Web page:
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When Iran Cracks Open A Door We Should Look In

April 17, 2009

My thoughts are the same.  Great letter from today’s newspaper.

Michael Rubin is careful not to mention two facts that do not fit his thinking in “What Iran Really Thinks” (op-ed, April 14). First, Iran was very helpful when we went into Afghanistan in 2001. Instead of building on that relationship, we denounced Iran as part of the axis of evil.

After our invasion of Iraq, Iran offered negotiations with all issues on the table. Instead of taking this opportunity to negotiate from strength, the Bush administration continued to view Iran with hostility. The Iranians in government at that time were subsequently removed by the religious authorities who dominate politics in Iran.

History has shown that when a door is opened, failure to act can close the door for a very long time. New policies may or may not have good results.

Stan Ediger
Las Cruces, N.M.

  1. truevcu permalink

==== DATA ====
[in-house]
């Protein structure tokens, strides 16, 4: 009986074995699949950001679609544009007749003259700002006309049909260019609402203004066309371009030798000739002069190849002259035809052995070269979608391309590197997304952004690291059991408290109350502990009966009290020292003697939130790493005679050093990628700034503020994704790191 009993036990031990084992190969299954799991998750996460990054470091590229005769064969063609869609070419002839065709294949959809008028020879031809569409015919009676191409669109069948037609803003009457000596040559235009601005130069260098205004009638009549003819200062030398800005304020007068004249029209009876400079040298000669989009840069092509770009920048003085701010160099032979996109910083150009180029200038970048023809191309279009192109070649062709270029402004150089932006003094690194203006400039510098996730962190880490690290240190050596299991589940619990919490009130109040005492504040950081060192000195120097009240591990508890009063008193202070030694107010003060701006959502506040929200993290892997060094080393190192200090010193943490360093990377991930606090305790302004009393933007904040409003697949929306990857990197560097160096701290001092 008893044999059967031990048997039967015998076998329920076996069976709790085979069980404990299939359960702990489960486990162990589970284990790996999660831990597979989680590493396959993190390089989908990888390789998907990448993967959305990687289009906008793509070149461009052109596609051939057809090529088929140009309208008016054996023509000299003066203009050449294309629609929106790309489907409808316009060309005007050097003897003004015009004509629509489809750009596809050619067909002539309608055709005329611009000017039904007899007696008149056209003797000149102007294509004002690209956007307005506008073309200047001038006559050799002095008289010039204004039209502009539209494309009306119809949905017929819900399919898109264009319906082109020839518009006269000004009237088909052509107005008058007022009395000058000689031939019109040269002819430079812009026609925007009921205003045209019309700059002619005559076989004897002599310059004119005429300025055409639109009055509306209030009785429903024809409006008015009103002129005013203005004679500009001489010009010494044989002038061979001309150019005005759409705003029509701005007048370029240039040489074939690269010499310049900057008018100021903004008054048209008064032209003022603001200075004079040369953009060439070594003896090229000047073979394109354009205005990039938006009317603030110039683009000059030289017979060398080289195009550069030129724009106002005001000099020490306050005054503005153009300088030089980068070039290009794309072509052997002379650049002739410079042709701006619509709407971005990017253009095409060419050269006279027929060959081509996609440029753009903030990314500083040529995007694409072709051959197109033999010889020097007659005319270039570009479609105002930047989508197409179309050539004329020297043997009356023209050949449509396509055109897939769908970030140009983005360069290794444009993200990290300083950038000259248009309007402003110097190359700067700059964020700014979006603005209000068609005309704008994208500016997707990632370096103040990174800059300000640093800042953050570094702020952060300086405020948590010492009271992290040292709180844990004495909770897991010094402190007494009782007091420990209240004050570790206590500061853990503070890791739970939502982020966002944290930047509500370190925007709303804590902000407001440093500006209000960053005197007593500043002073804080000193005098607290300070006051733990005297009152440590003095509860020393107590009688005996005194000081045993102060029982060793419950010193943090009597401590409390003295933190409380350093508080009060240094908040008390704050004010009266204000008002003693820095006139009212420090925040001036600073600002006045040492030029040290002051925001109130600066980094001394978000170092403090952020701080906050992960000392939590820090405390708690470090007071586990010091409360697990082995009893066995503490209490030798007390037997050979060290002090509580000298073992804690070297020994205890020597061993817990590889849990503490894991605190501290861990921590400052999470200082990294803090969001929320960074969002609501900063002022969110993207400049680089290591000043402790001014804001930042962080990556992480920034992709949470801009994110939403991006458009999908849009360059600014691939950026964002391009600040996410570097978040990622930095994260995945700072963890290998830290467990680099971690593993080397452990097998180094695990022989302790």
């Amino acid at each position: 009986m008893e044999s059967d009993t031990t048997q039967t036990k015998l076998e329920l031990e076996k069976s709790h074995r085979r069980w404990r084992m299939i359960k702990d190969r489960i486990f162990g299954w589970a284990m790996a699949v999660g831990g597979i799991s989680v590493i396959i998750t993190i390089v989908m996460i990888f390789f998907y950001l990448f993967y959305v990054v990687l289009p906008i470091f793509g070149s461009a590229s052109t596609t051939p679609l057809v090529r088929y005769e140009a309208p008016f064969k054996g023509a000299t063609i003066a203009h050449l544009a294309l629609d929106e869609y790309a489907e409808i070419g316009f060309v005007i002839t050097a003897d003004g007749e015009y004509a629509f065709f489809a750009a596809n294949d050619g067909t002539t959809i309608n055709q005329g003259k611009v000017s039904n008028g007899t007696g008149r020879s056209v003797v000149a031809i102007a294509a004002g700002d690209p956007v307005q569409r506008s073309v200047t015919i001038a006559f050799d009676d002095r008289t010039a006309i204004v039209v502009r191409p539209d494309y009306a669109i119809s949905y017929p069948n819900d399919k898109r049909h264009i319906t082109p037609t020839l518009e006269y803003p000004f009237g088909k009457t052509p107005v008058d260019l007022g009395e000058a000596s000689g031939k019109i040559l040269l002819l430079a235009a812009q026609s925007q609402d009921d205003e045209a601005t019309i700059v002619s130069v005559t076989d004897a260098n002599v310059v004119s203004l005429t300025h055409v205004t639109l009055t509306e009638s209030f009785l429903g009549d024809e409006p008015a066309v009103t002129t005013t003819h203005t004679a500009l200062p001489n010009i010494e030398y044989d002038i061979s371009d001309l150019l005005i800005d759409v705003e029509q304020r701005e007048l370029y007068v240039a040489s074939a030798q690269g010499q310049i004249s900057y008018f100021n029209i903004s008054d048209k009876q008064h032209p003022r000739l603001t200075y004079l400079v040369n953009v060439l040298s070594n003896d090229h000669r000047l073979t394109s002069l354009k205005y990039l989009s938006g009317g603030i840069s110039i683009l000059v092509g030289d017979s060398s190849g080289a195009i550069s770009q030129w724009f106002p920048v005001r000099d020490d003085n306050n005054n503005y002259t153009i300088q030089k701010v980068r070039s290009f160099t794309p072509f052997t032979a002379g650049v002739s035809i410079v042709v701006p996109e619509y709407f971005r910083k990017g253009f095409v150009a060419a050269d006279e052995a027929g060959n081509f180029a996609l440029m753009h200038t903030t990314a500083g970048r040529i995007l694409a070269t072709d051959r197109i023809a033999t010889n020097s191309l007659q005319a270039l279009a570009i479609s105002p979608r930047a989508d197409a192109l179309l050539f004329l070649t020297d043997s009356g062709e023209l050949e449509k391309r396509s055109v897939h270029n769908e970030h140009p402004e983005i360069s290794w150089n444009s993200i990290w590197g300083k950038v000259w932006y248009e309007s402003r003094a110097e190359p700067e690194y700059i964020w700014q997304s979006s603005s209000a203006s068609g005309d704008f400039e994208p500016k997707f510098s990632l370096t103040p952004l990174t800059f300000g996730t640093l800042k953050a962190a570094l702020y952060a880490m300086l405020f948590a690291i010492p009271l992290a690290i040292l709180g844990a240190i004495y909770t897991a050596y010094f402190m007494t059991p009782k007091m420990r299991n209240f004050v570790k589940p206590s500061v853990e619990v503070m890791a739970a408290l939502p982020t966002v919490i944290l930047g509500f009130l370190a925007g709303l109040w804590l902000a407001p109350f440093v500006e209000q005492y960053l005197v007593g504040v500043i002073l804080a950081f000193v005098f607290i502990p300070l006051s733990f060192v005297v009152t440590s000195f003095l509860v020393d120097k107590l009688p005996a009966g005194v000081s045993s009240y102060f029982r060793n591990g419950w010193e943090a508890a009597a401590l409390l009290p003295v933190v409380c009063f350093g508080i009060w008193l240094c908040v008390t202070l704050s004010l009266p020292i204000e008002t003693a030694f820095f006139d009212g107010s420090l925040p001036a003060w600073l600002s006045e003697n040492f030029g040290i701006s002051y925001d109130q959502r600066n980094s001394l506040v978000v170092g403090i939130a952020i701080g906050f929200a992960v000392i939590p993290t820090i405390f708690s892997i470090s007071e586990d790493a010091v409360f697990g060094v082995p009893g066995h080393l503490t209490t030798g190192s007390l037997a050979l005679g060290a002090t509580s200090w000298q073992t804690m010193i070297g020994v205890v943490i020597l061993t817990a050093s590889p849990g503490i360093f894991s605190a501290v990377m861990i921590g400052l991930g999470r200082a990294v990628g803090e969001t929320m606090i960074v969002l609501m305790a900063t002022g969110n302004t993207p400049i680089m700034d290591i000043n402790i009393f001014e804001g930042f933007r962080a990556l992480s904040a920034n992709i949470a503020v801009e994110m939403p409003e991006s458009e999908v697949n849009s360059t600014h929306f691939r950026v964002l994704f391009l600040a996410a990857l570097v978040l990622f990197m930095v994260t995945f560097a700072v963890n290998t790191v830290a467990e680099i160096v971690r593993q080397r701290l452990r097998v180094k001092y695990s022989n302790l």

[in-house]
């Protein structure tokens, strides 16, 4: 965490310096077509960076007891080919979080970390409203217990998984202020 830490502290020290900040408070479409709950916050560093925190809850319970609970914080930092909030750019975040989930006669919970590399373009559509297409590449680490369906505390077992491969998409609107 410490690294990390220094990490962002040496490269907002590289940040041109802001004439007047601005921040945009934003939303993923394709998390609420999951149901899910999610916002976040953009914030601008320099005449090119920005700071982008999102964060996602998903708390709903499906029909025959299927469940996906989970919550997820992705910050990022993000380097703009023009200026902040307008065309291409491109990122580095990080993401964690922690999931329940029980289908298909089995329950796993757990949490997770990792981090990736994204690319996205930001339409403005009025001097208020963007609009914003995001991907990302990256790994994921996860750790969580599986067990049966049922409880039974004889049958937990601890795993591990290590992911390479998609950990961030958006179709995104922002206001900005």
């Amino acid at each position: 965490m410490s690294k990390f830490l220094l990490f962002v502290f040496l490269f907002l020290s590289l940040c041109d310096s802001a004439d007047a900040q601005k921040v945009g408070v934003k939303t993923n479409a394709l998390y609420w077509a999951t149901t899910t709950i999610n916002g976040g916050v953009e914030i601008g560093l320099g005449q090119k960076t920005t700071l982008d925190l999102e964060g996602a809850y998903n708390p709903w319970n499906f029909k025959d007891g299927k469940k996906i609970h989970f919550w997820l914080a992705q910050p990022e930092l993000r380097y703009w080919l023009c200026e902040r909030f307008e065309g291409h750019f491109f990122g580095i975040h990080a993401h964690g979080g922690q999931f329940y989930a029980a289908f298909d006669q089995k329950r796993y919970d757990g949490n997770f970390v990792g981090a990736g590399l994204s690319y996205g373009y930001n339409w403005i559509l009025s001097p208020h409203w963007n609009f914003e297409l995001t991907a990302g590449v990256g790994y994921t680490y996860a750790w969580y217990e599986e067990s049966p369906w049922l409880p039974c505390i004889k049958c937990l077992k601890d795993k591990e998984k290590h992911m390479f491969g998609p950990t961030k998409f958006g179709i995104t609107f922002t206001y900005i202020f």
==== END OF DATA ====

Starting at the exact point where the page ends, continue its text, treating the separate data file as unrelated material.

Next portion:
April 17, 2009 5:36 PM

    You’re thinking of Hamas when you say that they have a mission statement to destroy Israel. Ahmadinejad can bluster all he wants, but at the end of the day he knows that Israel is allied to America, and every one nuked launched at them will be greeted with 200 of ours in exchange. Just because the leader of the country talks a lot of crap does not make the entire nation completely irrational. God knows the last 8 years should be a key illustration of that.

  2. Thomas J Canton permalink
    April 17, 2009 3:16 PM

    If we peek in the door we may find a nuclear weapon up our nose.

    Again, I say this. How can you negotiate with a country where one of their mission statements is to annihilate Israel?

    What do we come back with a slip of paper from Achmanijad (sp?) saying he will leave Israel alone in exchange for DVD’s of “Baywatch”, a “Starbucks” on every corner and can get “Food Network” on our cable system?

  3. truevcu permalink
    April 17, 2009 2:37 PM

    As much as I agree that engagement with Iran is necessary, I also agree that we shouldn’t make any major moves until the Iranian people deliver a verdict on Ahmadinejad in the coming elections. If we move too soon it could give him just the boost he needs to triumph over the two reformist candidates, and a newly rechristened Ahmadinejad would make subsequent negotiations far more difficult. The reformists would probably be easier to work with, and their victory would provide the US an excellent window in which to ease some sanctions in order to grant them an extra boost going into negotiations.

    Of course, Obama’s other diplomatic overtures are also beginning to come to fruition on other fronts as well:

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